Whats the difference between immunity and hypersensitivity
Immunity is fighting the infection which is a good thing whereas hypersensitivity is when the immune response causes damage to the host tissue which is harmful to the health of the individual
Table he mentioned. This is a big chunk of this module
Fishback's description of Anaphylaxis
1. IgEs are pre made, that is they are made before the superantigen exposure take place.
2. Cell injury is attributed to Th2 cells
3. Ployclonal response
4. Degranulation: antigen binds with IgE then crosslinks with another IgE causing degranulation of mast cells which release mainly histamine.
What is released in Anaphylaxis
1. Mast cells releases histamine, protease and chemotactic factors
2. Cytokines are made IL-1,3,4,5,6
3. Products of arachidonic acid: Prostaglandins and leukotrienes.
4. PAF (he said it is more powerful than histamine)
What happens in the first exposure in regards to Anaphylaxis
Mast cells are loaded up with IgEs
What counteracts the histamine released by mast cells
Eosinophils make histaminase to regulate the effects of histamine.
Clinical significance of eosinophils
If there is a patient will elevated blood count of eosinophils then we have to consider 2 conditions
2. Parasitic infections
What are the 2 components that characterize the anaphylaxis
There are 2 parts of the anaphylaxis response:
1. Immediate reaction
2. Late-phase reaction
Immediate reaction is due to the factors discussed previosuly whereas the late phase reaction is mainly due to prostaglandins and leukotrienes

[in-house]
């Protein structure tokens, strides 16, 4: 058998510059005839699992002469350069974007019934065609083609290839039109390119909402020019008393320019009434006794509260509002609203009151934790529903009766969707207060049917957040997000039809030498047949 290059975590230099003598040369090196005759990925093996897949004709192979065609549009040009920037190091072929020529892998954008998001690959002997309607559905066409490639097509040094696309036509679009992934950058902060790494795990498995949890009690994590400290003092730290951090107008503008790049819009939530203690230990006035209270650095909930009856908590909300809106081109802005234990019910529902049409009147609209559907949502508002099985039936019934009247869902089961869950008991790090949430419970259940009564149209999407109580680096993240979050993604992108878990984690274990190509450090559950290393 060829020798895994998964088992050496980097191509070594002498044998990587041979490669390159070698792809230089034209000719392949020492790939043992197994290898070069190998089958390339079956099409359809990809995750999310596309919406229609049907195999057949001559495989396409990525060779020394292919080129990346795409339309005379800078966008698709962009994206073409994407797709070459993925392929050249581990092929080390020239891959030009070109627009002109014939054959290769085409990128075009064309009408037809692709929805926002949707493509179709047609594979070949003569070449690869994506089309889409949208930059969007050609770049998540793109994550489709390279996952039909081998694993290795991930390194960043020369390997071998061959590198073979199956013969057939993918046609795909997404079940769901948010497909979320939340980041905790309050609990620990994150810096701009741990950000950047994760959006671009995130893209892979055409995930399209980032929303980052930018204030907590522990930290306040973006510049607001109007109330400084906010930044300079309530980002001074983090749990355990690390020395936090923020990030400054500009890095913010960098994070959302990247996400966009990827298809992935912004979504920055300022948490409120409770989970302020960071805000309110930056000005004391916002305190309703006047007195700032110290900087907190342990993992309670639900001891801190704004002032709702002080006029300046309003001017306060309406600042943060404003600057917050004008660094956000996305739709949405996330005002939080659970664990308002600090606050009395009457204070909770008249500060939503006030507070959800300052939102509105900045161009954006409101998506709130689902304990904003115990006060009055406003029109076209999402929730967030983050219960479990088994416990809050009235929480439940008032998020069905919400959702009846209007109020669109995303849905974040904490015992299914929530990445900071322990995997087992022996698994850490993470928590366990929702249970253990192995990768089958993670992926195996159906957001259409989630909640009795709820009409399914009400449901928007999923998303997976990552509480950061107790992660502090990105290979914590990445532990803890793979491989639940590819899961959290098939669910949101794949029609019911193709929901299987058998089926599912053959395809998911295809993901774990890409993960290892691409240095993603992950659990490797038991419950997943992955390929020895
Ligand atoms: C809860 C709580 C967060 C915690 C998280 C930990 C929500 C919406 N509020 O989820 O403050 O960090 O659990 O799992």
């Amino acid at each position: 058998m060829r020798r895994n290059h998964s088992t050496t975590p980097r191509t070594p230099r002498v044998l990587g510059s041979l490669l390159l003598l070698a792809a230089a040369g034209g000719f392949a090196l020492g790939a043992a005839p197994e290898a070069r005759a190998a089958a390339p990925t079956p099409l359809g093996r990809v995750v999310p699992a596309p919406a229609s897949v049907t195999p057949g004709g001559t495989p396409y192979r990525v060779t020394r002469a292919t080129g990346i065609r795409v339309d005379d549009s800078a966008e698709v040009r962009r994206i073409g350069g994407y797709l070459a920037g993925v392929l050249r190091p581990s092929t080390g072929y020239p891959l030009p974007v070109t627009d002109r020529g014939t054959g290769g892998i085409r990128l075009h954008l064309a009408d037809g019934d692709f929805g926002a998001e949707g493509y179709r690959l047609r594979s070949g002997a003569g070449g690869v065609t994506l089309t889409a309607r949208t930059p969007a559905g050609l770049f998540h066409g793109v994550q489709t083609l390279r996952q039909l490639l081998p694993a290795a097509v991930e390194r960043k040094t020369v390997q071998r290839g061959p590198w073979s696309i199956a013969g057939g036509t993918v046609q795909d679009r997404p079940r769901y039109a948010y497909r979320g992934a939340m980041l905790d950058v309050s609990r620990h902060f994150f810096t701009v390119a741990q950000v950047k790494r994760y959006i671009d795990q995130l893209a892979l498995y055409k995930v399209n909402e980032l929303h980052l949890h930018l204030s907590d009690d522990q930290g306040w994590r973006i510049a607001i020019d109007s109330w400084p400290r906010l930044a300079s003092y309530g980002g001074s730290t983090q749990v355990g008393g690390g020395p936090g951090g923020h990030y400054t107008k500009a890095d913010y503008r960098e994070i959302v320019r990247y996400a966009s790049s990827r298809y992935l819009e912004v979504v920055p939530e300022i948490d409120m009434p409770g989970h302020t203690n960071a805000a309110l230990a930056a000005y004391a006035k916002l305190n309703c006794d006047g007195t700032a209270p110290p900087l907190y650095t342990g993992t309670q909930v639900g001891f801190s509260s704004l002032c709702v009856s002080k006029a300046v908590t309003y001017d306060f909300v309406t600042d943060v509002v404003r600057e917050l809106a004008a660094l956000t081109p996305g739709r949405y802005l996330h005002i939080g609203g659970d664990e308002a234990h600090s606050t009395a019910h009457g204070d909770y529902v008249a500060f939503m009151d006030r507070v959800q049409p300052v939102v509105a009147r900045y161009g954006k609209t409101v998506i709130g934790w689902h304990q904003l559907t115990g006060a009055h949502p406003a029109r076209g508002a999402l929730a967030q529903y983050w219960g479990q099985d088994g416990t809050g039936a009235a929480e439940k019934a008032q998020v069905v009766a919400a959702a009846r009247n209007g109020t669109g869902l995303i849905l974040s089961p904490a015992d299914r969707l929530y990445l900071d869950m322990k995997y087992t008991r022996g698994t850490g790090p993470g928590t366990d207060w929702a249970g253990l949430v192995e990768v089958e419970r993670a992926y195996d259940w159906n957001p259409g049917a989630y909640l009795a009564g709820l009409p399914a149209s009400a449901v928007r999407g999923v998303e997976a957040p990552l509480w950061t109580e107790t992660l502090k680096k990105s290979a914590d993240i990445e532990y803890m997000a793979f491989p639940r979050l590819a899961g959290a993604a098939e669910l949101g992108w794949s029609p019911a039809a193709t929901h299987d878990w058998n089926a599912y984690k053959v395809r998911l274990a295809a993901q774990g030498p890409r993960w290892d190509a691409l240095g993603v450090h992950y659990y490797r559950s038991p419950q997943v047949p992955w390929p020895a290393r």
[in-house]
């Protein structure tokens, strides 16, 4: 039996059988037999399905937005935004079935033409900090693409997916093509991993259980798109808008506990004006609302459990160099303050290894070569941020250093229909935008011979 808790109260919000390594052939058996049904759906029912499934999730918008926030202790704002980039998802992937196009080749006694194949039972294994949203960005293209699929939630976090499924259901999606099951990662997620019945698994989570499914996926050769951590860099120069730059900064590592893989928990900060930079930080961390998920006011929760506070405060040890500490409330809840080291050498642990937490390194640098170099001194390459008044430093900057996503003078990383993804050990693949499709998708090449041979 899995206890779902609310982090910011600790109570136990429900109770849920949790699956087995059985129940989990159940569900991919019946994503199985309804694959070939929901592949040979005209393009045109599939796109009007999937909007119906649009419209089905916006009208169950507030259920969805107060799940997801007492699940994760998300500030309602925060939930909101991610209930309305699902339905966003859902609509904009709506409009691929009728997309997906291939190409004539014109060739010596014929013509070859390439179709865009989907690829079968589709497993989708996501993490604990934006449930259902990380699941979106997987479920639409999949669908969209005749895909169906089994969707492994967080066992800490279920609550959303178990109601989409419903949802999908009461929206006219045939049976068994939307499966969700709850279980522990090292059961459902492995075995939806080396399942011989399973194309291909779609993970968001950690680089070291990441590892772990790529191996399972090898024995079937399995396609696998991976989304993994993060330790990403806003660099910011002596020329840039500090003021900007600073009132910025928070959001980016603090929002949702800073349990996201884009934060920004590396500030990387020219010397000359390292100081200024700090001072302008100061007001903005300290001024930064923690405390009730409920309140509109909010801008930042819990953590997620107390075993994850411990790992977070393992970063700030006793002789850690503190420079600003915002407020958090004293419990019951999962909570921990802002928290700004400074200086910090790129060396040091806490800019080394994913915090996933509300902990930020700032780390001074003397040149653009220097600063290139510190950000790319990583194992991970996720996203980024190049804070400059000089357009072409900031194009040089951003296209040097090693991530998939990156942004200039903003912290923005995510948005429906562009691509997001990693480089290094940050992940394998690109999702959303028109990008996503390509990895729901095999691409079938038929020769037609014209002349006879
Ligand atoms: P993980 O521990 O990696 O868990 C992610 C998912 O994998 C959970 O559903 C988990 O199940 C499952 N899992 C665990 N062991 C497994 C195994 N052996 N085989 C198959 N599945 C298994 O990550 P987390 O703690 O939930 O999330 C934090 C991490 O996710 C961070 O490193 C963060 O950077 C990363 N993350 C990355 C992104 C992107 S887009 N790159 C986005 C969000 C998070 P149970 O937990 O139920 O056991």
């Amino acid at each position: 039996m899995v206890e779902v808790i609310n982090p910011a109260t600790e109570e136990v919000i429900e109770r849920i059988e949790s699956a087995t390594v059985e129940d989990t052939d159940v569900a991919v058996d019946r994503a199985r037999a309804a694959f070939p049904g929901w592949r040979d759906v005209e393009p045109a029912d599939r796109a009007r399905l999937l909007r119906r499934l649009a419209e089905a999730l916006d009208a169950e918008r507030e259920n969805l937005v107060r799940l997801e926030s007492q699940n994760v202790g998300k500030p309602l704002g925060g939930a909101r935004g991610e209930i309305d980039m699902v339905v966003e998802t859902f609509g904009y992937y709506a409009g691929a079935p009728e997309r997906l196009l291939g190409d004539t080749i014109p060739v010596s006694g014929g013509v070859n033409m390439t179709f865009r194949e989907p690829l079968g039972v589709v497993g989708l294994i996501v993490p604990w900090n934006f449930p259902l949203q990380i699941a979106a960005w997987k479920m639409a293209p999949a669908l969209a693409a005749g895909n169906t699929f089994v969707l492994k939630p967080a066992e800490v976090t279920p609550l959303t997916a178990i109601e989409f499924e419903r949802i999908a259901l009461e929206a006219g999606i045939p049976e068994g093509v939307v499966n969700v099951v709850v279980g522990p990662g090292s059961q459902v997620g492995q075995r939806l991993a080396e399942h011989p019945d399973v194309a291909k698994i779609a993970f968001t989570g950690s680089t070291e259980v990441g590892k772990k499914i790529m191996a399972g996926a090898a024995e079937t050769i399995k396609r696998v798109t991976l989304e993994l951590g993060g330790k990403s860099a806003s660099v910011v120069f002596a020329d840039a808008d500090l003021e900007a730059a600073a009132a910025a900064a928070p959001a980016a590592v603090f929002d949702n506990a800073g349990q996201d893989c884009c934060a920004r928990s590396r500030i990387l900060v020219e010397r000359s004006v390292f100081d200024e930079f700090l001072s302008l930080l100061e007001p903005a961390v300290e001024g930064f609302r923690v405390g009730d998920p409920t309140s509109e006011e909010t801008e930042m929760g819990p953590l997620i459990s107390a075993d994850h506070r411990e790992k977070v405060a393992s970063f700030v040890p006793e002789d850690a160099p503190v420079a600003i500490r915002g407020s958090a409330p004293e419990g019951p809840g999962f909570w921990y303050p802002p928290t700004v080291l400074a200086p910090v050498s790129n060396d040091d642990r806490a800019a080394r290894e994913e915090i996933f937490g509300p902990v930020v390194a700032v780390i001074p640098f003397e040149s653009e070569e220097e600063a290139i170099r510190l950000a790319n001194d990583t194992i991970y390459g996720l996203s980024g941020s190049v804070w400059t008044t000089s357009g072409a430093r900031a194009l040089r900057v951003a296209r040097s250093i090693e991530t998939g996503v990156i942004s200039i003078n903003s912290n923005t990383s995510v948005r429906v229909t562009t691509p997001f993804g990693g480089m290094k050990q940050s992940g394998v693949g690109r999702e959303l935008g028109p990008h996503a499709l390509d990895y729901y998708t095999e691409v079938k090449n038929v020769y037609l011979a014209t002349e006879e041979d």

Describe the process of Anaphylaxis in detail
Important thing to note: during the first exposure there is class switching from IgM to IgE
Important: people with chronic asthma since childhood have obstruction and hyperinflation
High power - lungs - asthma
What are the receptors on mast cells to which antigen-bound IgE bind to and cause degranulation
What is a long term pathology associated with type I hypersensitivity reactions
In people with chronic asthma since childhood their lungs undergo remodeling due to chronic inflammation such that the smooth muscles around their bronchioles undergo hypertrophy.
What antibodies are in type II hypersensitivity
IgM or IgG (no IgE!, thats only in type I)
What did Fishback mention about type II hypersensitivity
1. It can cause increase in IgM and/or IgG. This leads to binding and activation and MAC can then be attached to a cell which leads to its lysis.
2. NK cells can be activated by a phenomenon known as the antibody-dependent cell-mediated cytotoxicity
This is a picture of the glomeruli in Goodpasture Syndrome.
1. IgG or IgM antibodies are made against collagen, specifically type IV collagen
2. Collagen IV is found in the basement membrane which is found all over the body but the organs it affects the most are the lungs and the glomeruli
What happens in type III
Antibodies are IgG and IgM but the antigen this time is solouble. Immune complexes are formed, these are most often formed in situ and are filtered out in the capillaries. Skin and kidneys are most commonly affected
What is lupus classified under
Sytemic Lupus Eryhtmatosus is classified under type III
Post Streptococcal Nephrotitus
Remember that in type III it is the neutrophils that are causing the problems since they are recruited as C3a and C5a binds and recruites neutrophils
Explain type IV hypersensitivity reaction
1. Antibodies are not involved at all, T cells are involved specifically Th1 cells.
2. Th1 release cytokines recrutiting more macrophages that form Langhans Giant cells
Explain the structure of a granuloma
1. Langhaans cells shown in U
2. The macrophages inside has more cytoplasm so they appear different
3. Outside are the lymphocytes
4. The whole thing is encapusilated by a fibrous, sometimes calcified fibrous layer.
This is observed in infections like TB and Herpes
Type IV hypersensitivity in the skin
Contact Dermatitus which is a type IV reaction. This picture specifically is for Poison Ivy